12

11

CNOT4

Gain

0.0004

7.45 (2.46–22.49)

11

13

EPN1

Gain

0.004

9.57 (2.15–42.56)

8

11

PDE4DIP

Gain

0.002

2.73 (1.45–5.15)

20

30

PI4KAP2

Gain

0.031

2.81 (1.10–7.14)

7

15

PPP4R1

Gain

0.016

6.7 (1.44–31.23)

5

7

SLC35B1

Gain

0.001

19.19 (6.54–56.27)

21

18

SMAD2

Gain

0.022

6.06 (1.30–28.22)

6

6

SPDEF

Gain

0.057

0.39 (0.15–1.03)

9

9

FAM107B

Gain

0.083

1.79 (0.93-3.46)

19

27

MACROD2

Gain

0.085

2.73 (0.87-8.55 )

8

10

MMP26

Gain

0.098

0.43 (0.15-1.17)

7

11

NFIL3

Gain

0.068

3.46 (0.91-13.08)

5

7

PTEN

Loss

0.002

29.12 (3.83–221.25)

10

10

Odds ratio is followed by its corresponding 95% confidence interval in brackets.

Survival analysis

We further evaluate whether the expression levels of these genes are associated with disease-specific survival (DSS) (Table 5). The expression levels of eight out of the 39 young-specific genes are significantly associated with survival outcome. A higher gene expression of genes CAPN2, NFIL3 and SLC35B1 was associated with a moderately worse survival outcome.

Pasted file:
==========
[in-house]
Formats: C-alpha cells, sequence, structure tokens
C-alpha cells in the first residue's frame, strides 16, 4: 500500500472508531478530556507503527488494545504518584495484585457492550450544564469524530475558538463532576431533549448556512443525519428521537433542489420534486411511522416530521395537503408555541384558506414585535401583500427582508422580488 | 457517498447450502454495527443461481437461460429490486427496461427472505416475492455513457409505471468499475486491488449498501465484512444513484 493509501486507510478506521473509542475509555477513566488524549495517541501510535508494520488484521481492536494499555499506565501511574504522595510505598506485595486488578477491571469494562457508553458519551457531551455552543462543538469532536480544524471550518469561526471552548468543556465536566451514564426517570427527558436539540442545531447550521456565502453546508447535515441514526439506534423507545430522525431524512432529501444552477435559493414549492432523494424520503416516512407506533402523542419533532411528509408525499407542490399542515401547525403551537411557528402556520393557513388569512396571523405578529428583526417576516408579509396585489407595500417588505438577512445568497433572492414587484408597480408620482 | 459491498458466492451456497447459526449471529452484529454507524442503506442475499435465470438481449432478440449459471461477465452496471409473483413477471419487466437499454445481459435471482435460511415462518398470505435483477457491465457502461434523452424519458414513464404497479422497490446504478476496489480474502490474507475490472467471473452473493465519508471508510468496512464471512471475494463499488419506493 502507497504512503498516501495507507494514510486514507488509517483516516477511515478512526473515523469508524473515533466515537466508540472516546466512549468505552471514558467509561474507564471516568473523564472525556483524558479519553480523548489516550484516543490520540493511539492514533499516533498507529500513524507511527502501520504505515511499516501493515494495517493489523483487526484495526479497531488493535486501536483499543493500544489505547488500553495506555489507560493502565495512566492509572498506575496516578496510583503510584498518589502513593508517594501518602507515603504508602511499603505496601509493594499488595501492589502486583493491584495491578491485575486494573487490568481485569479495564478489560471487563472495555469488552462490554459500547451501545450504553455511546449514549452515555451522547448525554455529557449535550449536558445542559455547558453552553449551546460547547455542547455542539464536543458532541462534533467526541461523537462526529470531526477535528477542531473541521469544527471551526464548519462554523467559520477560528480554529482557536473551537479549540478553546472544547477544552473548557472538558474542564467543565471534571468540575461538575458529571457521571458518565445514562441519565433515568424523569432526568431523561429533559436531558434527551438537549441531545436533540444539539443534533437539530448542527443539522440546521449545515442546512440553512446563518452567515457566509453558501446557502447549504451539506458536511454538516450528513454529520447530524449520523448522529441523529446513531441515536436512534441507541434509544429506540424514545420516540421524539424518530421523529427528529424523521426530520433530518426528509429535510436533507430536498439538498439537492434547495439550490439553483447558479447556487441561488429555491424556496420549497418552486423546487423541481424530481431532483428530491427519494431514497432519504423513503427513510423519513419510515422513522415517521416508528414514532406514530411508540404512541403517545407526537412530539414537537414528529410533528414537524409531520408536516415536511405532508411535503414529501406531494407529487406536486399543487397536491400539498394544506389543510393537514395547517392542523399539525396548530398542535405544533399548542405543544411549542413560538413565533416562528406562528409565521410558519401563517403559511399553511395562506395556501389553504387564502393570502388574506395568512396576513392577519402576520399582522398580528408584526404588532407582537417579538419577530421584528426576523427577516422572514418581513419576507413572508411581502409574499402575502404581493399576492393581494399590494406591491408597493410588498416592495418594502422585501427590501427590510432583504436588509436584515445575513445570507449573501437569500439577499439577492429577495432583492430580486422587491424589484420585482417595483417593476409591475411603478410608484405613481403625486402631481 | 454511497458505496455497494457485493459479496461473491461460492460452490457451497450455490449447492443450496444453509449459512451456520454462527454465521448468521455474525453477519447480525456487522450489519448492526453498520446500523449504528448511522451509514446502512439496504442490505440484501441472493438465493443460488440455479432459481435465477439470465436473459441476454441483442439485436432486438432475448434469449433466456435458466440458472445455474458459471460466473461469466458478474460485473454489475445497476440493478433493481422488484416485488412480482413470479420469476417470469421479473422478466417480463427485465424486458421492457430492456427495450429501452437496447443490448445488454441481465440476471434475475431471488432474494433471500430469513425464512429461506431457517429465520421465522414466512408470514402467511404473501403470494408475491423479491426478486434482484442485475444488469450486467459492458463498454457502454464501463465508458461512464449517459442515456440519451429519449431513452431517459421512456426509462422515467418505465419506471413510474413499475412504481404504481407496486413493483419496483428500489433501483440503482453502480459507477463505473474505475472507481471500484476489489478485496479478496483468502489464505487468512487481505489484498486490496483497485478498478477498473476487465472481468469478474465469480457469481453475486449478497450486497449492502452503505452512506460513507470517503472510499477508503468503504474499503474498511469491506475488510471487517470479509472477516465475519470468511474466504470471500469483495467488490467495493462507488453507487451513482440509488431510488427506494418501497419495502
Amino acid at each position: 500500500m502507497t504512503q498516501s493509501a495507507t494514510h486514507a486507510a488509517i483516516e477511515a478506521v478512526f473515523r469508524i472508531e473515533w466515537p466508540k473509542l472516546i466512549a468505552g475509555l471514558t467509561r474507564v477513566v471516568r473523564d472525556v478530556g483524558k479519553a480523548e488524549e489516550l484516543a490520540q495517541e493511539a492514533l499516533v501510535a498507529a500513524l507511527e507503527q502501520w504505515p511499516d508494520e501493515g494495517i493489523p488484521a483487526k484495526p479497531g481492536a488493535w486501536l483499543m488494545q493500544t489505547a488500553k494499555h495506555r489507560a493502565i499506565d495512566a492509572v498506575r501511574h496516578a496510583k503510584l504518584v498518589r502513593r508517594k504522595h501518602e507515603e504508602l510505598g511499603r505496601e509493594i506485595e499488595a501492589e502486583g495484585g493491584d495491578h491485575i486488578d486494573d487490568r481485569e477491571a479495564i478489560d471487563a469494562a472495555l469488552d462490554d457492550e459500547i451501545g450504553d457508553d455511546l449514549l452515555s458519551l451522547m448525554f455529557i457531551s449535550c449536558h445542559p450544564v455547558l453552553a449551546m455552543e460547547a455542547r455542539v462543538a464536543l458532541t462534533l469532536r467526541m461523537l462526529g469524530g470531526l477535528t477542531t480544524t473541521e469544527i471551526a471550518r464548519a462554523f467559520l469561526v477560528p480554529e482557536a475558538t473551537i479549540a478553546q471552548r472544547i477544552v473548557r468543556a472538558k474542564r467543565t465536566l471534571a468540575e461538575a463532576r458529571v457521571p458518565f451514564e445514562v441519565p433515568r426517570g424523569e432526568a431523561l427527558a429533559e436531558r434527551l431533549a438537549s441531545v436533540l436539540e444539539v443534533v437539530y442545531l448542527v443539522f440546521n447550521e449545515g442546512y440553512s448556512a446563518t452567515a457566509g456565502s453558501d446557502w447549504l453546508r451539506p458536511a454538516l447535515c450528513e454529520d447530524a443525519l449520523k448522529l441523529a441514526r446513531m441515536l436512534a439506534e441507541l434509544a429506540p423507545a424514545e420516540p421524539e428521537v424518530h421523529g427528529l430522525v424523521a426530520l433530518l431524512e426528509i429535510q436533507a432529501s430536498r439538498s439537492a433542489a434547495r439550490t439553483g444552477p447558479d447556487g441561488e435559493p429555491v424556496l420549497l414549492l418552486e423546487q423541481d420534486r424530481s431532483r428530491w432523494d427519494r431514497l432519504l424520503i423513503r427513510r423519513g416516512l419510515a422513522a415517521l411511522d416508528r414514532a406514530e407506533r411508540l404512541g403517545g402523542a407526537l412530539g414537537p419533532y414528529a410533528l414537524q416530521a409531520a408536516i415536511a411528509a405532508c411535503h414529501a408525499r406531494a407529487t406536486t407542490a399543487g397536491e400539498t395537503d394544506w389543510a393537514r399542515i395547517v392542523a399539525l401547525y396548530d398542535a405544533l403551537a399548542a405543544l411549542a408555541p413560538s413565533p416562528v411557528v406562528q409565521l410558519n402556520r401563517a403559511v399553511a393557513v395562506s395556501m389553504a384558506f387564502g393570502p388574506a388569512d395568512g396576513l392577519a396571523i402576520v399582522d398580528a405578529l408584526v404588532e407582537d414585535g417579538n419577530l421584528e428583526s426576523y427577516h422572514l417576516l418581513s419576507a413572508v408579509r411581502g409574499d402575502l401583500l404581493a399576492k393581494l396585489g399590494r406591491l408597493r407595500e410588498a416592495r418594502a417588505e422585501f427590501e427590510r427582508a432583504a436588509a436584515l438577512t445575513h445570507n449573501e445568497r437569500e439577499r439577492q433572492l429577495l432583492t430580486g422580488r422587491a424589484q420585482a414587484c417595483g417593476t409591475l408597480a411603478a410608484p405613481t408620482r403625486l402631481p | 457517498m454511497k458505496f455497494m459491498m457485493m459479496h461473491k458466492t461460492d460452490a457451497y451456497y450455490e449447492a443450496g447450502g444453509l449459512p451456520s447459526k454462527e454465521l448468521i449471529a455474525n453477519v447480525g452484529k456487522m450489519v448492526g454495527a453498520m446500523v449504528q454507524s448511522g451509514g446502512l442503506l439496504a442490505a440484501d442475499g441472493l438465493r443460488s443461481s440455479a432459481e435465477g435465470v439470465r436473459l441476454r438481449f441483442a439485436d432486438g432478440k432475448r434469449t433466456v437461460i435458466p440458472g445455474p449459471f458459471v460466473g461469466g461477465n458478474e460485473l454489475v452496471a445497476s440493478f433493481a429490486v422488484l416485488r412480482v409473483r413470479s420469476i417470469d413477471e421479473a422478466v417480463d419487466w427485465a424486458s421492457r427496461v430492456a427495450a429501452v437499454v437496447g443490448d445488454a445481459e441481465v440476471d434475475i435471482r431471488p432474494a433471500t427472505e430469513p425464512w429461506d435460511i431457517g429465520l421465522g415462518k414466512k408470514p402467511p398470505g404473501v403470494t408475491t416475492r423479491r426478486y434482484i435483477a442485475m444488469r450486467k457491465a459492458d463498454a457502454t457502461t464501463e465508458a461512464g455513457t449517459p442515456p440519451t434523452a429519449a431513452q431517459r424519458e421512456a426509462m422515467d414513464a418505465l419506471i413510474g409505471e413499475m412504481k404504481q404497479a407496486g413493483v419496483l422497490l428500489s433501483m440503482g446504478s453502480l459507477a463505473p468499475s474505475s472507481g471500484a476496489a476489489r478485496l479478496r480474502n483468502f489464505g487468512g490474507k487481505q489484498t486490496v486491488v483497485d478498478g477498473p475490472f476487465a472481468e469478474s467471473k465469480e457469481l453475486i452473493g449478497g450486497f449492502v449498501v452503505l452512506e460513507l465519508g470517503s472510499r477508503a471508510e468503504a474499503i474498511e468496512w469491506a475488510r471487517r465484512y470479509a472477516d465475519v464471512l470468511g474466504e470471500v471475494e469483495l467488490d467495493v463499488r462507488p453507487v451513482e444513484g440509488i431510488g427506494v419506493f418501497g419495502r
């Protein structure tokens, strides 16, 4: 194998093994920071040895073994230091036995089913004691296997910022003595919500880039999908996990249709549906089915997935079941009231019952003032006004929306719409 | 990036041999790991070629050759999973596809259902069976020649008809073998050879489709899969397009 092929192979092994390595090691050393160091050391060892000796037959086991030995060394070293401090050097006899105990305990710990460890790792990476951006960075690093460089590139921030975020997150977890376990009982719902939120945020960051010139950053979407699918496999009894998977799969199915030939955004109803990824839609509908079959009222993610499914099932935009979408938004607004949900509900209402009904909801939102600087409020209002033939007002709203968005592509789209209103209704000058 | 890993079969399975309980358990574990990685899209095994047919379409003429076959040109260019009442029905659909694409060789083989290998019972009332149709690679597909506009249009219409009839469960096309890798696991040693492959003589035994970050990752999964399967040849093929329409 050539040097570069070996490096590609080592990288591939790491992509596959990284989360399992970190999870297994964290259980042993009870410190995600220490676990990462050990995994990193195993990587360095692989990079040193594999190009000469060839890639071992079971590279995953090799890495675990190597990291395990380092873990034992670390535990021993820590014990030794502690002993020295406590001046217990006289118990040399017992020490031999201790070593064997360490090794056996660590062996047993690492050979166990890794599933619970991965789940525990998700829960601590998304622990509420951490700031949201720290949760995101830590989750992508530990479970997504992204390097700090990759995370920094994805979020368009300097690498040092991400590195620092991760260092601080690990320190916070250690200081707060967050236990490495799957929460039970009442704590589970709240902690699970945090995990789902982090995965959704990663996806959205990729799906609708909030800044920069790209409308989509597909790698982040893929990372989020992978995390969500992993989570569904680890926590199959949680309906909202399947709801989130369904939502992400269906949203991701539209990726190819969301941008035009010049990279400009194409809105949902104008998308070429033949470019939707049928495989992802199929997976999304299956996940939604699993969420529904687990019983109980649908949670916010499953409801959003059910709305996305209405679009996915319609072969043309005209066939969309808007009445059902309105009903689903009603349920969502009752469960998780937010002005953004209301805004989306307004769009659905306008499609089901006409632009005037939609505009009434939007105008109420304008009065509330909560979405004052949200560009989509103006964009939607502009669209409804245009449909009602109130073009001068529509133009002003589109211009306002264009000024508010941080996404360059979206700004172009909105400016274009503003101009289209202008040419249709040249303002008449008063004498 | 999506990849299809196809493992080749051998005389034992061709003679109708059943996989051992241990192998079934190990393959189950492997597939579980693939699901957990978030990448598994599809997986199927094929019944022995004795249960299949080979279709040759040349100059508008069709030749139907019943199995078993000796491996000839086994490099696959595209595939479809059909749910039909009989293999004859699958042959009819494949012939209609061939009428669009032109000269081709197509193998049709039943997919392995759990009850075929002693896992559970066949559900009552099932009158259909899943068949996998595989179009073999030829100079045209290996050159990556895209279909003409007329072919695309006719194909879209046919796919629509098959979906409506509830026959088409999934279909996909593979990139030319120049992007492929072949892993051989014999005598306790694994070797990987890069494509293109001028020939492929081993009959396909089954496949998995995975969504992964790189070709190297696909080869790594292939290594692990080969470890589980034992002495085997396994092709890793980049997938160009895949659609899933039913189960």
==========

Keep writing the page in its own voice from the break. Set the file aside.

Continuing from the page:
Table 5: Cox proportional hazard analysis of disease (breast cancer) specific survival of gene expression in combined dataset (discovery and validation)

Genes

CNA types

P-value

Hazard ratio

Discovery Sample Size

Validation Sample Size

Chr

InnerStart

InnerEnd

ASB13

Gain

0.0001

0.54 (0.39–0.73)

24

32

10

5737990

5742226

CAPN2

Gain

0.091

1.54 (0.93–2.54)

48

47

1

222004315

222004925

NFIL3

Gain

0.009

1.58 (1.13–2.23)

5

7

9

93166194

93261927

PDE4DIP

Gain

0.027

0.37 (0.16–0.89)

20

30

1

143607802

143609034

PTPRT

Gain

0.0002

0.68 (0.55–0.83)

12

18

20

41215727

41219453

SKAP1

Gain

0.0002

0.66 (0.53–0.82)

9

14

17

43751830

43753351

SLC35B1

Gain

0.00005

1.88 (1.39–2.55)

21

18

17

45136676

45139395

JAK2

Loss

0.007

0.43 (0.24–0.79)

7

11

9

5027454

5029342

Hazard ratio is followed by its corresponding 95% confidence interval in brackets.

Of particular interest, the mutation status of two genes, ASB13 (Figure 6A) and SGCZ (Figure 7D), was also significant in the Kaplan Meier survival analysis, which allows estimation of a survival curve over time. Patients with a mutated status in both of these genes resulted in a worse survival outcome when compared to patients without the gene mutations. Other genes found to be significant in the survival analysis include ATP4B (Figure 6B), FFAR2 (Figure 6C) and PTPRT (Figure 6D), all encompassed within CNA gain regions. PTENP1 (Figure 7A), PTEN (Figure 7B), ZNF718 (Figure 7C) and ZNF595 (Figure 7E), all encompassed in CNA loss regions.